eral McClellan -ire of 3 tn •. >:;o list)- third
chun. Flora Ijuigford, by Langford (sire of tba
dams ol Lillian WUki s, ;• years, 2:1754 and 3
others in 2:30 list}. Mr. Rxm '\n- was
one <>. tbe fhstesl yearling trotters be ''ser
bred, trotting quarters in :;:' . seconds in his
yearling form. He will be allowed to serves
limited number of mares at $40 the season
after which he will be prepare I for the tail
The public ls invitod to mil and see these
in:.' individuals, representing the Thi-kk
Gkkat Trotting Faxi*utks — WILKES
ELECTIONEER and SULTAN.
Goodpasture close i>\ the city al Si per
month. For further particulars and com
plete circulars, call oraddn
F. I\ I.OWU.LK,
inrj-tt _ 1520 Fstreet.Sacramento,CM«.
QTANDARD: RECORD, 2*25. (IN NT M-
O bers will be given in Wallace's Trotting
Register No. i a
Ut iss s.. r. 1::^?), by Nutwood, 2:185 i, first
dam by State ol Maine, 2:40, by Simpson's
Messengei by Winthrop Messenger, son of
Imp. Messenger, second dam by NlcCracken's
lh iss s. has the lastot record of any Nut
wood stallion on the coast,eiceptingDawn.
2:1 - ?,. and as a sire will prove to tie the eipiai
oianysonol Nutwood. His first colts,now
3-year-olds, are very promising, and three ot
tbem will drop in the 2:.a> list this year, if
nothing happens them, as two can now show
a 2:30 gait, and the third can troi a mile in
•~':.>o. KOSSS. aud his colts can !>,• seen at
stables of the undersigned, where all can see
thai he is a sire of size, color, style and
DESCRIPTION—ROSS S. is a rosewood
hay. 16 hands high, weighs 1,150 pounds,
very Btylish, good mane and tail, legs and
feet, plenty of bone and muscle, and a splen
.did long neck.
TERMS—ROSS 8. will stand a! $7;> lor the
fs my name; my she lo Ross S^ record o:2f>,
by Nutwood, n oord :■:i 83,; mv dam is Eteika,
hy Sultan, record 2*24, sir« of Stamboul,
record 2:11; my greal dam i< Katie Did, the
dam oi Inez, record 2:30. lam 3 years old,
!?>•, bands high, splendid blood bay i > oolqr,
heavy black mane and tail, the besl ol tegs
and reet,long neck, good head, well sit on,
can trot a ?.':4<> z;i\\ in an eas\ way. J am the
only stallion in tho Utate standing for public
service that combines the blood of the two
great sires. Nutwood and Sultan. I will ho
allowed to serve fifteen approved mans for
f")0 the season, at Worth Ober's Training
Stables.Sacramento lln-i- Track. Good mares
sent to bieed to me will have tii" best of care
ful handling and kept In any way wished.
Accidents or escapes al owner's risk. Address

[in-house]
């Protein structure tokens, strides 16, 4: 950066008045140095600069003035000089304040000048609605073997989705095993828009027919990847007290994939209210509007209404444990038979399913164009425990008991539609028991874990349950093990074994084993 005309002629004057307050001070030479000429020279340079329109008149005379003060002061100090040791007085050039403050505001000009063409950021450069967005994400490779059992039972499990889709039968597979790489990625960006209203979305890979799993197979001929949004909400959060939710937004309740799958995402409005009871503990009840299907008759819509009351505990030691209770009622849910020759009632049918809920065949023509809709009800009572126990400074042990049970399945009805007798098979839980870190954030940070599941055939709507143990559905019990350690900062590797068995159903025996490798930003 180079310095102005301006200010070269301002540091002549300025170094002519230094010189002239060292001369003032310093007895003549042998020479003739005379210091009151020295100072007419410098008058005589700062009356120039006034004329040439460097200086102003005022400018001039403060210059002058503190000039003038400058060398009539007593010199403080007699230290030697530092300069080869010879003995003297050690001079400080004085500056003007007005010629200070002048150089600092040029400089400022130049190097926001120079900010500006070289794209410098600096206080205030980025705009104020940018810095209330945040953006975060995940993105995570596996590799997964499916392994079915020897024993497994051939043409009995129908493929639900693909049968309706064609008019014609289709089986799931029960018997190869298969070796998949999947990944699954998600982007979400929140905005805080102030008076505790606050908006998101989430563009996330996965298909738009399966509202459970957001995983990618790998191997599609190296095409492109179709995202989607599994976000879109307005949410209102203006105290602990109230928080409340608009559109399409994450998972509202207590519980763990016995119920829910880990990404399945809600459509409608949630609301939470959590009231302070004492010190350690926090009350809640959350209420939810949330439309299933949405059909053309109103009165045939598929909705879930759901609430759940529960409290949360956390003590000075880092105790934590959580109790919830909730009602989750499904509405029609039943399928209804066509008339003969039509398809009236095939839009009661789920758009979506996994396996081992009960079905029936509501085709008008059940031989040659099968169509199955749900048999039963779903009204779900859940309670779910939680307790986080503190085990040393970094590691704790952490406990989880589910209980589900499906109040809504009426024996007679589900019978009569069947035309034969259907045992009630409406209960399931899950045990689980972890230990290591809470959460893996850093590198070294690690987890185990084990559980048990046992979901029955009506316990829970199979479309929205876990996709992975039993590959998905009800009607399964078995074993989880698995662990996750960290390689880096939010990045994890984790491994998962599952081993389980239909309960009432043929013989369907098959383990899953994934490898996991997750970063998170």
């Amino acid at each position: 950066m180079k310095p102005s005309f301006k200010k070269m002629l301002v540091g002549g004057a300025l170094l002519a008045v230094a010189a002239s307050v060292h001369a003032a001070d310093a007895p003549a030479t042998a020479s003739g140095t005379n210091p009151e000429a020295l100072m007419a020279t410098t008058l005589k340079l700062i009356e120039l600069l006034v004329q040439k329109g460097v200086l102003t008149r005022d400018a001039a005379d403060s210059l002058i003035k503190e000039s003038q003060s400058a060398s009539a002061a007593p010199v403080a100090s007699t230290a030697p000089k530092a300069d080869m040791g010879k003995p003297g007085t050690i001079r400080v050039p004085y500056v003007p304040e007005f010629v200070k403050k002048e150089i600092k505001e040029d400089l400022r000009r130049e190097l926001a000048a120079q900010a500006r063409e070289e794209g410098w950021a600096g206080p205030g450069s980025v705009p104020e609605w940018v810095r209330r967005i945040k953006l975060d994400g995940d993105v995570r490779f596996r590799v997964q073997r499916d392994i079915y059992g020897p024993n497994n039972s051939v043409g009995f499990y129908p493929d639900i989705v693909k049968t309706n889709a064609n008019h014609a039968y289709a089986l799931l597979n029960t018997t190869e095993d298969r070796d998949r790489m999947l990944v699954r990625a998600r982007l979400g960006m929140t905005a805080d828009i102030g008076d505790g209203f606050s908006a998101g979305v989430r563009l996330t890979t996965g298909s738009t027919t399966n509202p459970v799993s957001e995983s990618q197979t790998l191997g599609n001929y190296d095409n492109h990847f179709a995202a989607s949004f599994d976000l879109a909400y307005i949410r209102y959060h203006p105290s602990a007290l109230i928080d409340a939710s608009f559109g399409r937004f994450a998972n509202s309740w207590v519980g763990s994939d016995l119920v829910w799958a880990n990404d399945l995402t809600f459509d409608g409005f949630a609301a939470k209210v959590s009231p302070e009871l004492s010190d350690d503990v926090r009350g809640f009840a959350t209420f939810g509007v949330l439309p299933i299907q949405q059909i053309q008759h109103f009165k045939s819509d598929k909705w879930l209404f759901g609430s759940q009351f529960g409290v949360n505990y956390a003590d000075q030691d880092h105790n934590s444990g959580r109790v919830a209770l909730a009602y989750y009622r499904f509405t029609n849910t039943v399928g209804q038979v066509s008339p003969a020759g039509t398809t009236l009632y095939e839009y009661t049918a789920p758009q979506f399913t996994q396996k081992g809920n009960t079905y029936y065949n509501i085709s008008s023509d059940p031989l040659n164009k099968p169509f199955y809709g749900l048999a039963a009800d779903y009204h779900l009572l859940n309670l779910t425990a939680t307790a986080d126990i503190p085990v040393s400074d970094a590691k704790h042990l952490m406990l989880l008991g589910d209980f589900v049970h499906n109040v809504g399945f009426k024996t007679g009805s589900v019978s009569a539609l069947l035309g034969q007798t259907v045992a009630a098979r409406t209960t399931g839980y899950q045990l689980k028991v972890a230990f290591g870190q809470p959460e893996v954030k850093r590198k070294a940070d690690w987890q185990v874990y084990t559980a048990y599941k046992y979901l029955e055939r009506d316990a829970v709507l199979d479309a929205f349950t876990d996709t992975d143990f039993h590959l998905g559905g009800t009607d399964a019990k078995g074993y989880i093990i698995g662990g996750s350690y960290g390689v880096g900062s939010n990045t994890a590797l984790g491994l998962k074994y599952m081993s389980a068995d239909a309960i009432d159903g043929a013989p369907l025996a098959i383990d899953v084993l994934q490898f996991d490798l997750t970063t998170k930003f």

all communications to
WORTH OBER. Owner,
mrJl-Sin ills Twenty-third St., Sacramento.
TROTTING STALLION-A Great Sire strangely overlooked.
NO. 6.22:1. is A HORSE OF MOST FASTl
lonable breeding, his sire l>ein^ by the
suvot the great Nutwood, and his sire's dam,
like that of Nutwood's dam, being by Pilot Jr.
Although it baa been the reproach of mv
triends that my partiality for Prompter pre
vented me from Sterling "a chance,"
not giving him my best mares nor working
his colts, and he had hut few outside mares.
In spite of which, at 11 yean old, he had
four 2::i0 performers and a son thai sired a
filly that entered the 2:?t0 list at 3 years old
and showed a full mile in her work In :.':l;i l.
—a showing thai not ten horses in tne world
has equaled. His dam is tho dam of a 4-year
old with a record of 2:2(». and grand dam Of a
4-year-old with a record of 2:20, and of a
mare thai has produced a 2:30 trotter and tho
fastest 2-year-old ever bred in Butte County,
and graud dam ot a horse that has sireda
2:30 performer, she has not only won her
way to the "table of great brood mares," but
has demonstrated that she possesses in an em
inent degree those invaluable qualities in the
dam of a :-tock horse, tbe potency to "breed
on" and the Quality of "earl- development."
Although foaled in Sacramento, what im
ported horse excels him ? XV. H. HICKS.
1-IHE FAMOUS STALLION. WILL STAND
. the season at AGRICULTURAL PARK.
Price, Ss;*o tor season.
mi I'm R. H. NASON, Proprietor.
The Standard Trotting StalUon.
TIIIS IS HIS LAST SEASON HERE, AS
he is engaged to go south after mis year.
Now is your time to breed. For particulars
inquireof H. S, REALS,
1213 F street, or at the Park.
(Successor to Frits & Miller),
QA W X STREET (ODD FELLOWS' TEM
• 'U-) pie). A complete stock of Undertaking
Goods always on hand. EMBALMING A
SPECIALTY. Telephone No. 180.
J. FRANK CLARK.
1017-1010 Fourth St., Sacramonto.
J EMBALMING A SPECIALTY. GEORGE
"j H. CLARK. Funeral Director and County
Coroner. Telephone No. 134.
W. J. KAVANAUGH, Undertaker,
No. 513 J St.. bet. Fifth nnd Sl*cth.
A LWAYS ON HAND A LARGE AMSORT-
J\ ment of Metallic and Wooden Caskets.
Burial Cases, Collins and Shrouds furnished.
Coffin orders will receive prompt attention ou
sliort notice and at tlie lowest rates. Oilice
open day and night. Telephone No. 305.
SHERWOOD HALL NURSERIES,
MEXLO PARK, SAX MATEO COUXTY, CAL.
Carnations, TCosos, Chrysanthemums
and Cut Flower-.
MIT- SWEET PEA SEED A SPECIAIiTY.**C»
C. H. KREBS & CO.,
T?XCEL IN DOING FIRST-CLASS WORK
th In Paper Hanging. House Painting, Grai
ning. etc., with the BEST of material aud at
MOST REASONABLE RATES. For our
Paints, Oils, Artist Materials, etc.. we claim
GOOD QUALITY and FULL WEIGHT.
688 d STREET. up'.l-lm
a\HB NEWS OF THE WORLD IS CON
. tamed in the WaUbKi-Y UNION.